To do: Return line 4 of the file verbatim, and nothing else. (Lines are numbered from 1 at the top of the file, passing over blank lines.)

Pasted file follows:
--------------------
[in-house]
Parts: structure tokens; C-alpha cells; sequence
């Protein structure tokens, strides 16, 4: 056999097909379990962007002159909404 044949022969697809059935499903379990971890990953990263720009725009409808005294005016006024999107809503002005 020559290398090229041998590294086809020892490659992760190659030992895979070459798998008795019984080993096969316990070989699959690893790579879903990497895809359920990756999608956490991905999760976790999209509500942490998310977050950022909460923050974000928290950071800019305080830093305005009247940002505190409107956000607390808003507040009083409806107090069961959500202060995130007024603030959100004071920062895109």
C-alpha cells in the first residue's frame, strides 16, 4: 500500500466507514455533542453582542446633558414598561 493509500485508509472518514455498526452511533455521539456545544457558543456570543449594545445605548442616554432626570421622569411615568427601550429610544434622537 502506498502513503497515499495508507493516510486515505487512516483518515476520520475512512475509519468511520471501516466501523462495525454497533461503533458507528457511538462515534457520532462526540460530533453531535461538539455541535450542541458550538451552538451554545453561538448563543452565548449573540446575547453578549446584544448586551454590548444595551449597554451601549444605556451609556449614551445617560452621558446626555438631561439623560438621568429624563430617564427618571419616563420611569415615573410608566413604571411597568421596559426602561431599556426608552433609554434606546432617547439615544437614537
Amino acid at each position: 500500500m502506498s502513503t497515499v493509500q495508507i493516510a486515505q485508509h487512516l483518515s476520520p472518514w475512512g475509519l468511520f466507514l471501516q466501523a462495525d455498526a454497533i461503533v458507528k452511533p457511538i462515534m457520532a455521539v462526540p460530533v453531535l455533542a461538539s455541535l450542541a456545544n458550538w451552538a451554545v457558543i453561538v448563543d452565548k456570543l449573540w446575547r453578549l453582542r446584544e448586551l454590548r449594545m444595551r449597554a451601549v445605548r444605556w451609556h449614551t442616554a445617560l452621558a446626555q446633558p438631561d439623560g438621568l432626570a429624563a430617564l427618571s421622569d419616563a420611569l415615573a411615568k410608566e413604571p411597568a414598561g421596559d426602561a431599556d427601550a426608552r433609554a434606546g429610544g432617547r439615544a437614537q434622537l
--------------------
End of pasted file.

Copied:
C-alpha cells in the first residue's frame, strides 16, 4: 500500500466507514455533542453582542446633558414598561 493509500485508509472518514455498526452511533455521539456545544457558543456570543449594545445605548442616554432626570421622569411615568427601550429610544434622537 502506498502513503497515499495508507493516510486515505487512516483518515476520520475512512475509519468511520471501516466501523462495525454497533461503533458507528457511538462515534457520532462526540460530533453531535461538539455541535450542541458550538451552538451554545453561538448563543452565548449573540446575547453578549446584544448586551454590548444595551449597554451601549444605556451609556449614551445617560452621558446626555438631561439623560438621568429624563430617564427618571419616563420611569415615573410608566413604571411597568421596559426602561431599556426608552433609554434606546432617547439615544437614537